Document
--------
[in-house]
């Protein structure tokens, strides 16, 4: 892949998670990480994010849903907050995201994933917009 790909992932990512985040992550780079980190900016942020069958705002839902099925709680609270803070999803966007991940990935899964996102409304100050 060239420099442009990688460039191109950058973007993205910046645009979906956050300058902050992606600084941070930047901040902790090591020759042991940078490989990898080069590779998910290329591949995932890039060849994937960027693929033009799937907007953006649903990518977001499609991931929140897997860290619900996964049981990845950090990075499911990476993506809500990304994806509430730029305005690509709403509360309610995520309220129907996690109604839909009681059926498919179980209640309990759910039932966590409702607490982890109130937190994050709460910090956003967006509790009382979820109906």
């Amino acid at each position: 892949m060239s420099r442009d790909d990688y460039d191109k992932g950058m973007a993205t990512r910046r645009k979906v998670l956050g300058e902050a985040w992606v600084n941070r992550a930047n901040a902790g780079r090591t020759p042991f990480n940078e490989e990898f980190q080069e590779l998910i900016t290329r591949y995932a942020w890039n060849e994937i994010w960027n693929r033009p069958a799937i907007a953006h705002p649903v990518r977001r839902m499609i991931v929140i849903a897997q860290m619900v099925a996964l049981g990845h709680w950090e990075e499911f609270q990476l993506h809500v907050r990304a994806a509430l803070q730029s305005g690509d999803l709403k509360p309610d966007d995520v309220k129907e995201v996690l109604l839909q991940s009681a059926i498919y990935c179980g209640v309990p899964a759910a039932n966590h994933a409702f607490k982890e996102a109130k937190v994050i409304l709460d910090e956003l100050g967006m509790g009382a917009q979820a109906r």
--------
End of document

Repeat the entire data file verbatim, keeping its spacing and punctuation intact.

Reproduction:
[in-house]
């Protein structure tokens, strides 16, 4: 892949998670990480994010849903907050995201994933917009 790909992932990512985040992550780079980190900016942020069958705002839902099925709680609270803070999803966007991940990935899964996102409304100050 060239420099442009990688460039191109950058973007993205910046645009979906956050300058902050992606600084941070930047901040902790090591020759042991940078490989990898080069590779998910290329591949995932890039060849994937960027693929033009799937907007953006649903990518977001499609991931929140897997860290619900996964049981990845950090990075499911990476993506809500990304994806509430730029305005690509709403509360309610995520309220129907996690109604839909009681059926498919179980209640309990759910039932966590409702607490982890109130937190994050709460910090956003967006509790009382979820109906």
């Amino acid at each position: 892949m060239s420099r442009d790909d990688y460039d191109k992932g950058m973007a993205t990512r910046r645009k979906v998670l956050g300058e902050a985040w992606v600084n941070r992550a930047n901040a902790g780079r090591t020759p042991f990480n940078e490989e990898f980190q080069e590779l998910i900016t290329r591949y995932a942020w890039n060849e994937i994010w960027n693929r033009p069958a799937i907007a953006h705002p649903v990518r977001r839902m499609i991931v929140i849903a897997q860290m619900v099925a996964l049981g990845h709680w950090e990075e499911f609270q990476l993506h809500v907050r990304a994806a509430l803070q730029s305005g690509d999803l709403k509360p309610d966007d995520v309220k129907e995201v996690l109604l839909q991940s009681a059926i498919y990935c179980g209640v309990p899964a759910a039932n966590h994933a409702f607490k982890e996102a109130k937190v994050i409304l709460d910090e956003l100050g967006m509790g009382a917009q979820a109906r």